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Why PR professionals need to grasp the potential liability for pay equity claims

Pay equity is not just an important topic in the upcoming presidential election. It is also the subject of new regulation. Last week, the U.S. Equal Employment Opportunity Com- mission said that starting in March 2018, it will collect summary employee salary and incentive compensation data for all employers who employ more than 100 staffers. Companies with fewer than 100 employees will also be required to submit this data if they are federal contractors or subcontractors.
According to the EEOC, this data will “improve investigations of possible pay discrimination which remains a contributing factor to the persistent wage gap” between men and women in similar posi- tions.The EEOC also announced it will use this pay data to assess complaint of discrimination, focus agency investigations, identify existing pay disparities, and will not disclose data for a speci c employer. Instead, it will only publish larger aggregated data that “fully protects employer con dentiality and employee privacy.”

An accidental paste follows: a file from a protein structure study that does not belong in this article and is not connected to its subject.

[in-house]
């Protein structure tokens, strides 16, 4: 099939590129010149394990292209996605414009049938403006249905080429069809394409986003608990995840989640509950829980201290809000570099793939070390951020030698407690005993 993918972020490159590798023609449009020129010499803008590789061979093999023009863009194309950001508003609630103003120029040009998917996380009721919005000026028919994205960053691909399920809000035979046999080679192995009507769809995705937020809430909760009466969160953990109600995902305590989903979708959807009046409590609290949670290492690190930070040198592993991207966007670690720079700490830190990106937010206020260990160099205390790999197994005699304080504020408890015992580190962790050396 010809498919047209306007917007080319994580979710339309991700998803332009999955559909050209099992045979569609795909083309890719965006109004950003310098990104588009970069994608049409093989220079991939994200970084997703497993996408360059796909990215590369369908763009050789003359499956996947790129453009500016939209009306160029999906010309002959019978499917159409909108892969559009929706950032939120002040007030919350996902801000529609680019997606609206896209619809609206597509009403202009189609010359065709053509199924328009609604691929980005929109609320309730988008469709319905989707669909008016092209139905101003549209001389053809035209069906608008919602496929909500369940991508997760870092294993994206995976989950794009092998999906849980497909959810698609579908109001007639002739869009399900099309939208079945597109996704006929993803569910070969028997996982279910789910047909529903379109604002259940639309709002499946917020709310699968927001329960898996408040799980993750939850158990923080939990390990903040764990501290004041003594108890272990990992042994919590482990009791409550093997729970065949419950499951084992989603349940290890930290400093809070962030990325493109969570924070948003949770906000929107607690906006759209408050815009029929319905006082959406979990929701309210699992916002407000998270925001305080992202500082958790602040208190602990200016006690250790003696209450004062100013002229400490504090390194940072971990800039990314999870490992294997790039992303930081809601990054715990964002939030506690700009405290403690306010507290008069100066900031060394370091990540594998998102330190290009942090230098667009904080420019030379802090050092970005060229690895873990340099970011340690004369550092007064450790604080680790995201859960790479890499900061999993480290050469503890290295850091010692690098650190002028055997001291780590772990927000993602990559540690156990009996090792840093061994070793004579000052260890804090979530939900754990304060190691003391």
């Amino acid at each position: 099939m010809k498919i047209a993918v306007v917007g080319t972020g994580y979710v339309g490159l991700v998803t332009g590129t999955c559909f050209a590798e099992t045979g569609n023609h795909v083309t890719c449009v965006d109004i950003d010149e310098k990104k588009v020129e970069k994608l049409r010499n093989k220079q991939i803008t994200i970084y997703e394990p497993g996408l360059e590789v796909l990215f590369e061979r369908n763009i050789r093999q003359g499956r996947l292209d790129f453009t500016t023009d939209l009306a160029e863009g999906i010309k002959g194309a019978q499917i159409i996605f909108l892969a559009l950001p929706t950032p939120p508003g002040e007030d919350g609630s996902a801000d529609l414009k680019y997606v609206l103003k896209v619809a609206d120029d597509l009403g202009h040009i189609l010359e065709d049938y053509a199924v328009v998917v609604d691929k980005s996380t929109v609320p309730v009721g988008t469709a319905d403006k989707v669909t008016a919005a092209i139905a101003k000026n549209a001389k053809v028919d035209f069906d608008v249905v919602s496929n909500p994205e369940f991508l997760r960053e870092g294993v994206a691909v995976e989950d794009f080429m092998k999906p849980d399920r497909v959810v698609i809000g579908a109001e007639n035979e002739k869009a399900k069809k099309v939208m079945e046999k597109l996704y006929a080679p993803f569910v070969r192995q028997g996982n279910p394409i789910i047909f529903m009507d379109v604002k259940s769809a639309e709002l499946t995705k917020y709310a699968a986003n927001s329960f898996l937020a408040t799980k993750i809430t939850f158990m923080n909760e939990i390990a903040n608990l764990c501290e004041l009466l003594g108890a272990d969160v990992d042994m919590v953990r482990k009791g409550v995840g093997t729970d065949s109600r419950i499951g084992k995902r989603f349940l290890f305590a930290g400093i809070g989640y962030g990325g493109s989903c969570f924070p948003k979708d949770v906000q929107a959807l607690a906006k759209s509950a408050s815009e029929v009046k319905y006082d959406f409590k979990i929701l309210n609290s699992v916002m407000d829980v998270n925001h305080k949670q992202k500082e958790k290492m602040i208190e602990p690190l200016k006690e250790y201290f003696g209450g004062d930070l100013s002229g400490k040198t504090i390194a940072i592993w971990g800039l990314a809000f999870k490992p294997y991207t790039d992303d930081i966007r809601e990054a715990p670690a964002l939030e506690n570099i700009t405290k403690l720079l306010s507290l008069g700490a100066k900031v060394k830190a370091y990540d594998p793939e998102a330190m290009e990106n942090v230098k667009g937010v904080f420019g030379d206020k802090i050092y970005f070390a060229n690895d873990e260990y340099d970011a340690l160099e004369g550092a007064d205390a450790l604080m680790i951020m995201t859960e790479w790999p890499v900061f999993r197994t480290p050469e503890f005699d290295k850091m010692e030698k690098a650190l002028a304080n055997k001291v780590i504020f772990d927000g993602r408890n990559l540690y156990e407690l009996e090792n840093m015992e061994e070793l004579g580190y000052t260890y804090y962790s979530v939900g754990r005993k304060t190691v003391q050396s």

More information about the revised EEO-1 report, including the new Fact Sheet for Small Business form, and a question and an- swer document are available on EEOC’s website. Even before the EEOC begins collecting this data, a number of leading compa- nies (including Amazon, American Airlines, Johnson & Johnson, and PepsiCo) have voluntarily signed the White House’ Equal Pay Pledge, by which employers agree to review their pay statics annu- ally in an effort to reduce the gender pay gap.

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